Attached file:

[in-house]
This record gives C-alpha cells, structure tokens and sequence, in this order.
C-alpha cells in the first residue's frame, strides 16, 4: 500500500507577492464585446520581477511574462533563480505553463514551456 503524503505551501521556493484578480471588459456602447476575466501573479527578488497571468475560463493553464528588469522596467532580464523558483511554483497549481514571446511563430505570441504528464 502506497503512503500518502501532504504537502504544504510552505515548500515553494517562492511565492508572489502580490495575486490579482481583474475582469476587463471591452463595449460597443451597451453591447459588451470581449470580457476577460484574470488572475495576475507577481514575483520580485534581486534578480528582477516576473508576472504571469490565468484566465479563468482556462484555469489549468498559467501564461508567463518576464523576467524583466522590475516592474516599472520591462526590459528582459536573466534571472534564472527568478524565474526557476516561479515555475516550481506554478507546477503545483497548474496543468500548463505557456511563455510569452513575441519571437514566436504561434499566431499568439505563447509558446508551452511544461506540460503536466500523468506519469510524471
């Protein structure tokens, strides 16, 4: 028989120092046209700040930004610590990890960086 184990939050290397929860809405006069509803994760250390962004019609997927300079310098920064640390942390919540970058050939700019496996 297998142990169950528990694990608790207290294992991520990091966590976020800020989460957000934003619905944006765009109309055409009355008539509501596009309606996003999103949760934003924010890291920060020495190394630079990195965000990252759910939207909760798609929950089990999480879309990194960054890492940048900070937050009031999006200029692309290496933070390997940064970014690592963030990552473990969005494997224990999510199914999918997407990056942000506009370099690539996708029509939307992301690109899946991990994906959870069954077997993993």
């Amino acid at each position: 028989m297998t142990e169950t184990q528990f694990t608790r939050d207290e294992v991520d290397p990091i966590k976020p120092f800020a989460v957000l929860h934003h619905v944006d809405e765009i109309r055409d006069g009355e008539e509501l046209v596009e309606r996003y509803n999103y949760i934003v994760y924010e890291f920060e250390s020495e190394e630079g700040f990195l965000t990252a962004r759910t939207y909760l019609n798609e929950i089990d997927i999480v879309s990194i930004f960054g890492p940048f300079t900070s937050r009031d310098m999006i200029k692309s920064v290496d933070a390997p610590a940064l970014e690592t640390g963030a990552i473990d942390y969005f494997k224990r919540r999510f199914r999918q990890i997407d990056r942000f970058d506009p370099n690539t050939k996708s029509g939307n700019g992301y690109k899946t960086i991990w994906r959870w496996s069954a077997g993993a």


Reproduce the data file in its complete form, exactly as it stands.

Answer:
[in-house]
This record gives C-alpha cells, structure tokens and sequence, in this order.
C-alpha cells in the first residue's frame, strides 16, 4: 500500500507577492464585446520581477511574462533563480505553463514551456 503524503505551501521556493484578480471588459456602447476575466501573479527578488497571468475560463493553464528588469522596467532580464523558483511554483497549481514571446511563430505570441504528464 502506497503512503500518502501532504504537502504544504510552505515548500515553494517562492511565492508572489502580490495575486490579482481583474475582469476587463471591452463595449460597443451597451453591447459588451470581449470580457476577460484574470488572475495576475507577481514575483520580485534581486534578480528582477516576473508576472504571469490565468484566465479563468482556462484555469489549468498559467501564461508567463518576464523576467524583466522590475516592474516599472520591462526590459528582459536573466534571472534564472527568478524565474526557476516561479515555475516550481506554478507546477503545483497548474496543468500548463505557456511563455510569452513575441519571437514566436504561434499566431499568439505563447509558446508551452511544461506540460503536466500523468506519469510524471
């Protein structure tokens, strides 16, 4: 028989120092046209700040930004610590990890960086 184990939050290397929860809405006069509803994760250390962004019609997927300079310098920064640390942390919540970058050939700019496996 297998142990169950528990694990608790207290294992991520990091966590976020800020989460957000934003619905944006765009109309055409009355008539509501596009309606996003999103949760934003924010890291920060020495190394630079990195965000990252759910939207909760798609929950089990999480879309990194960054890492940048900070937050009031999006200029692309290496933070390997940064970014690592963030990552473990969005494997224990999510199914999918997407990056942000506009370099690539996708029509939307992301690109899946991990994906959870069954077997993993």
């Amino acid at each position: 028989m297998t142990e169950t184990q528990f694990t608790r939050d207290e294992v991520d290397p990091i966590k976020p120092f800020a989460v957000l929860h934003h619905v944006d809405e765009i109309r055409d006069g009355e008539e509501l046209v596009e309606r996003y509803n999103y949760i934003v994760y924010e890291f920060e250390s020495e190394e630079g700040f990195l965000t990252a962004r759910t939207y909760l019609n798609e929950i089990d997927i999480v879309s990194i930004f960054g890492p940048f300079t900070s937050r009031d310098m999006i200029k692309s920064v290496d933070a390997p610590a940064l970014e690592t640390g963030a990552i473990d942390y969005f494997k224990r919540r999510f199914r999918q990890i997407d990056r942000f970058d506009p370099n690539t050939k996708s029509g939307n700019g992301y690109k899946t960086i991990w994906r959870w496996s069954a077997g993993a």